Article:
Answer: During the bronze age (c. 3000 to 1000 BC) the various sequential settlements of the Trojans always were well fortified with large towers, strong gates and walls of limestone. The place must have been difficult to conquer. A prehistoric siege probably would have had to last quite long. One should, however, regard the number ten as a poetic elevation, a rounded figure standing for a long period of time.

12.Question: Did Homer really live?
Answer: This is a much disputed question. Homer is said to have been a blind poet from Ionia, perhaps from Smyrna (Izmir) or the isle of Chios, who combined the tales of travelling bards to the stotry of the Iliad around 700 BC. This resulted in the Greek national epic of antiquity, which derived its importance not from the old stories but from contemporary relations. 

13.Question: Were the Trojans a Greek tribe ?
Answer: Without written traditions the assignment to ethnical groups is very difficult. For a statistically significant anthropological analysis the number of skeletal finds from Troia is much too small. Spatial comparisons of the relicts of civilization (architecture, ceramic) can be used only in a limited way for ethnical associations because they may be dominated by the trends of a more mobile upper class (not all "migrations of people" are relocations of a complete population). This leaves  the results of comparative linguistics. These associate the inhabitants of the Troad with the Luwian language family, which lived in the west of Asia Minor as Indoeuropean relatives of the Hittites. The Mycenean Greeks belonged to another branch of this family.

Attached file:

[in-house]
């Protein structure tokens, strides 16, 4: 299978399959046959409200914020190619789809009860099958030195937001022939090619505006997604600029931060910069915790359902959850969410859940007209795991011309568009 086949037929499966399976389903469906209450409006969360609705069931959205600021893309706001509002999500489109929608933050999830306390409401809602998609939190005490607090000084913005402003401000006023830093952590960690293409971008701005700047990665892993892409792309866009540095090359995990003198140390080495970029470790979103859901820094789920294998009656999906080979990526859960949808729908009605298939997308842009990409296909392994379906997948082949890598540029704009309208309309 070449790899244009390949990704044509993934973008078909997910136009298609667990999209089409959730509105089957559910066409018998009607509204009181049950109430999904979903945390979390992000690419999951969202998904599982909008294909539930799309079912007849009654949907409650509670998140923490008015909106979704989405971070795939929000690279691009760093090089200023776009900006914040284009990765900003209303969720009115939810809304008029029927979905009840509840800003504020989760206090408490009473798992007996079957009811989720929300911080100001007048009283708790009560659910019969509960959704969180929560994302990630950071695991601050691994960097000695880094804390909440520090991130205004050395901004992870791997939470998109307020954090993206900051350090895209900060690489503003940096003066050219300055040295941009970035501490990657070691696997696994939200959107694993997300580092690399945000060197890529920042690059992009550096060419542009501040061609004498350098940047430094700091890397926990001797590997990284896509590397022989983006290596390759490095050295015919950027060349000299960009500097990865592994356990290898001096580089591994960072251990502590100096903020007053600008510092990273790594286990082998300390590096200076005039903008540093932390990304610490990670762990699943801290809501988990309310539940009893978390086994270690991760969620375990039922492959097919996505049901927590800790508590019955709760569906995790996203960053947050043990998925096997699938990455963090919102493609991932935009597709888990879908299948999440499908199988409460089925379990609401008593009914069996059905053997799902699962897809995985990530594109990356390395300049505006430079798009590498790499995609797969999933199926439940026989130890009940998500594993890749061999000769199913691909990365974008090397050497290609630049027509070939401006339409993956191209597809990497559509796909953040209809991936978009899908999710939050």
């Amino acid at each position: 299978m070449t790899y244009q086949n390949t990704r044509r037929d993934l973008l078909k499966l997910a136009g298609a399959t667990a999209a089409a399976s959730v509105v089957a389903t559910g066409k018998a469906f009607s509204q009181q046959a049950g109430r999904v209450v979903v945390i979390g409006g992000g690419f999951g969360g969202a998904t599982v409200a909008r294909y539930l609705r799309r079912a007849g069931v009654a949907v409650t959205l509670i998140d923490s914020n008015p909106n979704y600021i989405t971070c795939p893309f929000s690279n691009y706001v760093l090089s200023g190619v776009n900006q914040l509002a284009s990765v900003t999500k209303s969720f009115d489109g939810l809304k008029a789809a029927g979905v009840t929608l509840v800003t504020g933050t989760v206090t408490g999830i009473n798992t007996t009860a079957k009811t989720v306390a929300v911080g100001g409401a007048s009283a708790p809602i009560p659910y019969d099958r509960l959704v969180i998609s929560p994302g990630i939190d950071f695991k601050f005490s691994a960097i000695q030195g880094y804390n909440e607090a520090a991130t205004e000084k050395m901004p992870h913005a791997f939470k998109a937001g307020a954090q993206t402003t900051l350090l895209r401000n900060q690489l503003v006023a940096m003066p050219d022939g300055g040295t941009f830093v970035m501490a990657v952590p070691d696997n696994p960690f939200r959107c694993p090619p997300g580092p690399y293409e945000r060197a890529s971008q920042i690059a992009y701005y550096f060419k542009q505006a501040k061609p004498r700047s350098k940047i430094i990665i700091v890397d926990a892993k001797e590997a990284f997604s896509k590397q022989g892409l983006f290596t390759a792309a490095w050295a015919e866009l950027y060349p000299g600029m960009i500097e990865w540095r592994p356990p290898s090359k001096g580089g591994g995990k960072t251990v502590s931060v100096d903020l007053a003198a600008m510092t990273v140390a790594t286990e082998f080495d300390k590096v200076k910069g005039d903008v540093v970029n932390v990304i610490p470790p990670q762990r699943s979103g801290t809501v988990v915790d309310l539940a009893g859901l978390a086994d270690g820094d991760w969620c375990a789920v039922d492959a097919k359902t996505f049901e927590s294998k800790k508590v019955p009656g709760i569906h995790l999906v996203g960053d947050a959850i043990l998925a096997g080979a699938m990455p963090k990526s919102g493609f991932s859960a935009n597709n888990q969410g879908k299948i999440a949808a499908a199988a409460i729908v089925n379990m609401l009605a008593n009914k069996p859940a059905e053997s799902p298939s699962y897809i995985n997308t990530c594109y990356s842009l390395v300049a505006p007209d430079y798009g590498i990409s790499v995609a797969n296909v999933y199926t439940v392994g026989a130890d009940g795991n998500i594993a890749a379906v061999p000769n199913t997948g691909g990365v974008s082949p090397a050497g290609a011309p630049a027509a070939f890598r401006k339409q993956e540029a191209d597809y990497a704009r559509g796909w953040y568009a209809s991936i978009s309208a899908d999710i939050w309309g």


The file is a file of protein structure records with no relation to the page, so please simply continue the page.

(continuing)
14.Question: What is the correct spelling of "Troia" ?
Answer: The spelling "Troia" goes back to the ancient Greek and is used throughout the German archaeological research (e.g. in "Der Neue Pauly", the standard reference), with the derivatives: "Troianer" and "troianisch". The standard German spelling books use the spelling "Troja", "Trojaner" and "trojanisch", which originated in the 19th c. In the English literature "Troy" and "Trojan" are used  exclusively. (See also the commentary in the book by J.Latacz mentioned above : " Troy and Homer", Oxford University Press 2004, p 288, note 2 ) 

15.Question: Are the excavations in Troia continuing ?
Answer:  Following the longterm planning after almost twenty years of excavation the predominant task is now pursued to produce a comprehensive publication of the scientific results. Furthermore the adequate conservation and presentation of the world cultural heritage Troia requires financial means and expert competence. Archaeologically Troia still poses many unanswered questions, such as the location of the bronze age cemeteries and the detailed settlement structure of the bronze age lower city. Financial means permitting these questions will actively pursued in parallel.

This list will amended according to requirements.

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Tübingen editor: Hans G. Jansen (email: Date Last Modified: 27/April/07 By: HGJ